The Biden administration tried to assure Beijing that there was no reason to “sell hands” and that if such a visit took place, it would signal no change in US policy. Administration officials on Monday called on China to moderate the rhetoric, stressing there was no reason for Beijing to escalate tensions in the Taiwan Strait over the potential visit.

“What I can say is this: It’s really a precedent in the sense that previous speakers have been to Taiwan, many members of Congress have been to Taiwan, including this year,” said Secretary of State Antony Blinken. “And so, if the speaker decides to surrender and China tries to create some kind of crisis or escalate tensions, that would be entirely on Beijing.”

Taiwan and China separated in 1949 after the communists won a civil war on the mainland. Both sides say they are one country but disagree on which government is entitled to national leadership. They have no official relations but are linked by billions of dollars in trade and investment.

The United States transferred diplomatic recognition from Taipei to Beijing in 1979, but maintains informal relations with the island. Washington is obligated by the Taiwan Relations Act, a federal law, to ensure that Taiwan has the means to defend itself.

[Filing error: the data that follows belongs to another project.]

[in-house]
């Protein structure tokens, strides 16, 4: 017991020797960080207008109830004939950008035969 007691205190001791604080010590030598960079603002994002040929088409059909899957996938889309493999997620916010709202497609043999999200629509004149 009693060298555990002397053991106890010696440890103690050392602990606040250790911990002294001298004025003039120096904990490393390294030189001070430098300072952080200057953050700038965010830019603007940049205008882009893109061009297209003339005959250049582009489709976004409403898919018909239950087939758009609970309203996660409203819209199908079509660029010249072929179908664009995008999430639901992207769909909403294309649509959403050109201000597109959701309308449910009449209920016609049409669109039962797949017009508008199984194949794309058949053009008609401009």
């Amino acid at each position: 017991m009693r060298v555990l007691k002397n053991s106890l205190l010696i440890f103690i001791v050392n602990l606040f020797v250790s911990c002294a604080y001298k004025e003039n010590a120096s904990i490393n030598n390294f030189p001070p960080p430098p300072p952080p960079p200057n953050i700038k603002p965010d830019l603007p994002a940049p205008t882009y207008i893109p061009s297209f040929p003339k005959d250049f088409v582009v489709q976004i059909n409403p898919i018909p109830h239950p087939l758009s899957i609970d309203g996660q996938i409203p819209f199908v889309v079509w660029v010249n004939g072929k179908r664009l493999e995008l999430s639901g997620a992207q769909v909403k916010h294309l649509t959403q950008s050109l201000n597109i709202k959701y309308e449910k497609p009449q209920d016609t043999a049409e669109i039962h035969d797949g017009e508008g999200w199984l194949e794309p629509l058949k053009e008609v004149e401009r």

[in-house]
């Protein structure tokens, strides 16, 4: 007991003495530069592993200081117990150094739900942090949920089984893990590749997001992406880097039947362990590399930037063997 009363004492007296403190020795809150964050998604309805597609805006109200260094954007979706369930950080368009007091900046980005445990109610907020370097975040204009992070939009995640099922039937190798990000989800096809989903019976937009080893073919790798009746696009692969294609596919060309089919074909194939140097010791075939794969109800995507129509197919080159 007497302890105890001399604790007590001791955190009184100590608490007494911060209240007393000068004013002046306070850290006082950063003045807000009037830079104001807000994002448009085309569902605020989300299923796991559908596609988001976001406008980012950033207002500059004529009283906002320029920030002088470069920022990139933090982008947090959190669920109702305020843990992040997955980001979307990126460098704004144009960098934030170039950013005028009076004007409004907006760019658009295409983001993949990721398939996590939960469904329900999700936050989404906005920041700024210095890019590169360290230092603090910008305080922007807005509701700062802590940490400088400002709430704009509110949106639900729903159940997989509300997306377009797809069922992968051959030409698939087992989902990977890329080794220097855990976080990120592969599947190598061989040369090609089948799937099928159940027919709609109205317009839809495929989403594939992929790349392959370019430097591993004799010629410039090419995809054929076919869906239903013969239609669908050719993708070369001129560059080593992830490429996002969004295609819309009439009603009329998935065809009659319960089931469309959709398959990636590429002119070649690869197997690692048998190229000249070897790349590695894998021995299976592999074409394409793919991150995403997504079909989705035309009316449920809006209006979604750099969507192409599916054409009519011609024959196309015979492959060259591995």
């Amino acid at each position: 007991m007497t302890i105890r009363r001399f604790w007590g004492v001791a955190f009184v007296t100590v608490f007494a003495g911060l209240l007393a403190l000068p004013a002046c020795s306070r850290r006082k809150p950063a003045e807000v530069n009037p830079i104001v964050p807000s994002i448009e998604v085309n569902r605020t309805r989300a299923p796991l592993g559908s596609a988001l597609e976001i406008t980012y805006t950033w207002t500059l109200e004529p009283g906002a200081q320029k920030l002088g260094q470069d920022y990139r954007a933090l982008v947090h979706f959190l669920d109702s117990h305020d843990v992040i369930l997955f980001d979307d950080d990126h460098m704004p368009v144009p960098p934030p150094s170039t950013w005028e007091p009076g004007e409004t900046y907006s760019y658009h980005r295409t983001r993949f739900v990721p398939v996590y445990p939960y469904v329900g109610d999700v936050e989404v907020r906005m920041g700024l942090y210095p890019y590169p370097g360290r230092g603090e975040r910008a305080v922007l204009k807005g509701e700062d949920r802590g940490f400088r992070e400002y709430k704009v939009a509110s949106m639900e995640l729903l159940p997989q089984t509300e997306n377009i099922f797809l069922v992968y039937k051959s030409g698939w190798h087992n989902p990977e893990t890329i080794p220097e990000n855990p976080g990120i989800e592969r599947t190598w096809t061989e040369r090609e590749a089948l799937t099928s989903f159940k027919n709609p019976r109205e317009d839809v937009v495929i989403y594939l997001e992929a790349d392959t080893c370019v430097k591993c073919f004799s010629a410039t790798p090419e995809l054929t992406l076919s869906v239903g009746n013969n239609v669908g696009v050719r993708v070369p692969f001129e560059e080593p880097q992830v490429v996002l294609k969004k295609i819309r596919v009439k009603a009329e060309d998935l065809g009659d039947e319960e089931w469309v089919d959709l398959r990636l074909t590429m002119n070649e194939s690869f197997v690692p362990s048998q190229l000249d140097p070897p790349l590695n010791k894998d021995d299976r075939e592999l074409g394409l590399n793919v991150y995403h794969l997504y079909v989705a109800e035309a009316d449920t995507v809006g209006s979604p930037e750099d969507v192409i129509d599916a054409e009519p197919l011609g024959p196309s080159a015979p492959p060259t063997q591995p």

Washington’s “one China policy” indicates that it takes no position on the status of the two sides but wants their dispute to be resolved peacefully. Beijing promotes an alternative “one China principle” that says they are one country and the Communist Party is its leader.

“We expect to see Beijing continue to use inflammatory rhetoric and misinformation in the coming days,” Kirby said. “The United States, on the other hand, will act with transparency.”

On Monday, Pelosi met with Singaporean Prime Minister Lee Hsien Loong, President Halimah Yacob and other Cabinet members.

Singapore’s foreign ministry said Lee welcomed the US commitment to strong engagement in the region, and the two sides discussed ways to deepen US economic involvement through initiatives such as the Indo-Pacific economic framework.

Lee and Pelosi also discussed the war in Ukraine, tensions around Taiwan and mainland China and climate change, he said in a statement. Lee “stressed the importance of stable relations between the United States and China for regional peace and security,” he added, in an apparent allusion to reports of Pelosi’s visit to Taiwan.

Pelosi said she was traveling to Singapore, Malaysia, South Korea and Japan as part of a tour to discuss trade, the COVID-19 pandemic, climate change, security and “democratic governance”.

Pelosi is due to meet South Korean National Assembly Speaker Kim Jin Pyo in Seoul on Thursday for talks on Indo-Pacific security, economic cooperation and the climate crisis, Kim’s office said in a statement. a statement.

He declined to provide further details on her itinerary, including when she will arrive in South Korea and how long she will stay. Pelosi’s schedule for Wednesday remains unclear and there are no details on when she will travel to Japan.

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Ng reported in Kuala Lumpur and Soo reported in Hong Kong. Associated Press writers Huizhong Wu in Taipei, Taiwan, Kim Hyung-jin in Seoul, South Korea, and Joshua Boak, Matthew Lee in Washington contributed to this report.